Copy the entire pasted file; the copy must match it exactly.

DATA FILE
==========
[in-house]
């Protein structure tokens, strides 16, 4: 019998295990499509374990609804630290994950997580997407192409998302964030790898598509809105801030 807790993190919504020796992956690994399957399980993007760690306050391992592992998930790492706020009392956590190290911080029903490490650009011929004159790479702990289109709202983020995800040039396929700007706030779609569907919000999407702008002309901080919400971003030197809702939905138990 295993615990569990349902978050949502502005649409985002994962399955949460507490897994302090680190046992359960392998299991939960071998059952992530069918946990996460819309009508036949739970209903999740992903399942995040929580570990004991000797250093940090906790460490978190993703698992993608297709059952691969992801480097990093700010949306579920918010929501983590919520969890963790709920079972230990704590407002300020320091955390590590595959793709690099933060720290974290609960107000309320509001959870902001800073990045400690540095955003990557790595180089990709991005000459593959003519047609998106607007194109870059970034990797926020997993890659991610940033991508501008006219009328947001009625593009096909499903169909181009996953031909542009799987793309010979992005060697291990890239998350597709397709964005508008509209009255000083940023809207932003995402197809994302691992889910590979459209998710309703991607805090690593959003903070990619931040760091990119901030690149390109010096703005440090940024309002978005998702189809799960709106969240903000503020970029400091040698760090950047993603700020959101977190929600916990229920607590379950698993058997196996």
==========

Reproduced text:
[in-house]
């Protein structure tokens, strides 16, 4: 019998295990499509374990609804630290994950997580997407192409998302964030790898598509809105801030 807790993190919504020796992956690994399957399980993007760690306050391992592992998930790492706020009392956590190290911080029903490490650009011929004159790479702990289109709202983020995800040039396929700007706030779609569907919000999407702008002309901080919400971003030197809702939905138990 295993615990569990349902978050949502502005649409985002994962399955949460507490897994302090680190046992359960392998299991939960071998059952992530069918946990996460819309009508036949739970209903999740992903399942995040929580570990004991000797250093940090906790460490978190993703698992993608297709059952691969992801480097990093700010949306579920918010929501983590919520969890963790709920079972230990704590407002300020320091955390590590595959793709690099933060720290974290609960107000309320509001959870902001800073990045400690540095955003990557790595180089990709991005000459593959003519047609998106607007194109870059970034990797926020997993890659991610940033991508501008006219009328947001009625593009096909499903169909181009996953031909542009799987793309010979992005060697291990890239998350597709397709964005508008509209009255000083940023809207932003995402197809994302691992889910590979459209998710309703991607805090690593959003903070990619931040760091990119901030690149390109010096703005440090940024309002978005998702189809799960709106969240903000503020970029400091040698760090950047993603700020959101977190929600916990229920607590379950698993058997196996």